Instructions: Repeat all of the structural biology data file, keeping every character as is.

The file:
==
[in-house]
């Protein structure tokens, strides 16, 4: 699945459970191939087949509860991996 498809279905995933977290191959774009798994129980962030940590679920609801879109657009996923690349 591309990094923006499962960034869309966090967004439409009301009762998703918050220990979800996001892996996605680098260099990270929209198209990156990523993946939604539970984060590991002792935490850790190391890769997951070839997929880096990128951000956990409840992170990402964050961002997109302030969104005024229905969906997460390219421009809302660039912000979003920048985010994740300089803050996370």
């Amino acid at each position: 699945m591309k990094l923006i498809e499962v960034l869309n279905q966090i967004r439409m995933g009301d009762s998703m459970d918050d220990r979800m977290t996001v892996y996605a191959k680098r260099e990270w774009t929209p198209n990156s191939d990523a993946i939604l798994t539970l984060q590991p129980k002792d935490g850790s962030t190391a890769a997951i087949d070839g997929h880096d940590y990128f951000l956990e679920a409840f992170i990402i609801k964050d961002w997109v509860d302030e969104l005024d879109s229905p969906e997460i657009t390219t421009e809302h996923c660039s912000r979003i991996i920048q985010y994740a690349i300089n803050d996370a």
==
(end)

[in-house]
């Protein structure tokens, strides 16, 4: 699945459970191939087949509860991996 498809279905995933977290191959774009798994129980962030940590679920609801879109657009996923690349 591309990094923006499962960034869309966090967004439409009301009762998703918050220990979800996001892996996605680098260099990270929209198209990156990523993946939604539970984060590991002792935490850790190391890769997951070839997929880096990128951000956990409840992170990402964050961002997109302030969104005024229905969906997460390219421009809302660039912000979003920048985010994740300089803050996370």
């Amino acid at each position: 699945m591309k990094l923006i498809e499962v960034l869309n279905q966090i967004r439409m995933g009301d009762s998703m459970d918050d220990r979800m977290t996001v892996y996605a191959k680098r260099e990270w774009t929209p198209n990156s191939d990523a993946i939604l798994t539970l984060q590991p129980k002792d935490g850790s962030t190391a890769a997951i087949d070839g997929h880096d940590y990128f951000l956990e679920a409840f992170i990402i609801k964050d961002w997109v509860d302030e969104l005024d879109s229905p969906e997460i657009t390219t421009e809302h996923c660039s912000r979003i991996i920048q985010y994740a690349i300089n803050d996370a």